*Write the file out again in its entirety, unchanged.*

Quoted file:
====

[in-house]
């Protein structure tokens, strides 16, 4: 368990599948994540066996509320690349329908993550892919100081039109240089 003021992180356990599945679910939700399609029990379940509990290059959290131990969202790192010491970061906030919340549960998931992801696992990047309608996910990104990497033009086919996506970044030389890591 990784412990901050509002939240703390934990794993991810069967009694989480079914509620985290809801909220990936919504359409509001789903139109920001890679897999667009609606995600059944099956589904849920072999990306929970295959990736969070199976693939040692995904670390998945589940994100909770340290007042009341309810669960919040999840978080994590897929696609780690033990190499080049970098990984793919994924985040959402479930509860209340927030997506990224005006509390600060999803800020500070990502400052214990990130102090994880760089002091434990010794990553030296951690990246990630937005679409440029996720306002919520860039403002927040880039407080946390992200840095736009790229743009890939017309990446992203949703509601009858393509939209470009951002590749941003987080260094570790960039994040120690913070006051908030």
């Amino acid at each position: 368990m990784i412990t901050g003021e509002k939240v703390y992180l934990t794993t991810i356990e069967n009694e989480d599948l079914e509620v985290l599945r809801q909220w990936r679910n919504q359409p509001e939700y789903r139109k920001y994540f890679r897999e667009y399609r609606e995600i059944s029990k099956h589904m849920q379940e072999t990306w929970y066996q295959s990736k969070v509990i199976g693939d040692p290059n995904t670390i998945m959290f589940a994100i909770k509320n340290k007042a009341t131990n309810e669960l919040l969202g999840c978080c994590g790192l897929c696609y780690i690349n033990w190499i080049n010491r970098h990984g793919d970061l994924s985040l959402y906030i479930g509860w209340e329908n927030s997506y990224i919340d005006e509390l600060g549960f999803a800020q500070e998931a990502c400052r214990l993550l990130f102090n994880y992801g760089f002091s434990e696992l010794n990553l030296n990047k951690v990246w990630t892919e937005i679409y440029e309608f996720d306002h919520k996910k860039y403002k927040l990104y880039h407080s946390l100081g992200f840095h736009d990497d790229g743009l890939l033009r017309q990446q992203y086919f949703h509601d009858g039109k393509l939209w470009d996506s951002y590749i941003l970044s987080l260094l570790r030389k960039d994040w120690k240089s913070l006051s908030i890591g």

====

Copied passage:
[in-house]
């Protein structure tokens, strides 16, 4: 368990599948994540066996509320690349329908993550892919100081039109240089 003021992180356990599945679910939700399609029990379940509990290059959290131990969202790192010491970061906030919340549960998931992801696992990047309608996910990104990497033009086919996506970044030389890591 990784412990901050509002939240703390934990794993991810069967009694989480079914509620985290809801909220990936919504359409509001789903139109920001890679897999667009609606995600059944099956589904849920072999990306929970295959990736969070199976693939040692995904670390998945589940994100909770340290007042009341309810669960919040999840978080994590897929696609780690033990190499080049970098990984793919994924985040959402479930509860209340927030997506990224005006509390600060999803800020500070990502400052214990990130102090994880760089002091434990010794990553030296951690990246990630937005679409440029996720306002919520860039403002927040880039407080946390992200840095736009790229743009890939017309990446992203949703509601009858393509939209470009951002590749941003987080260094570790960039994040120690913070006051908030």
């Amino acid at each position: 368990m990784i412990t901050g003021e509002k939240v703390y992180l934990t794993t991810i356990e069967n009694e989480d599948l079914e509620v985290l599945r809801q909220w990936r679910n919504q359409p509001e939700y789903r139109k920001y994540f890679r897999e667009y399609r609606e995600i059944s029990k099956h589904m849920q379940e072999t990306w929970y066996q295959s990736k969070v509990i199976g693939d040692p290059n995904t670390i998945m959290f589940a994100i909770k509320n340290k007042a009341t131990n309810e669960l919040l969202g999840c978080c994590g790192l897929c696609y780690i690349n033990w190499i080049n010491r970098h990984g793919d970061l994924s985040l959402y906030i479930g509860w209340e329908n927030s997506y990224i919340d005006e509390l600060g549960f999803a800020q500070e998931a990502c400052r214990l993550l990130f102090n994880y992801g760089f002091s434990e696992l010794n990553l030296n990047k951690v990246w990630t892919e937005i679409y440029e309608f996720d306002h919520k996910k860039y403002k927040l990104y880039h407080s946390l100081g992200f840095h736009d990497d790229g743009l890939l033009r017309q990446q992203y086919f949703h509601d009858g039109k393509l939209w470009d996506s951002y590749i941003l970044s987080l260094l570790r030389k960039d994040w120690k240089s913070l006051s908030i890591g």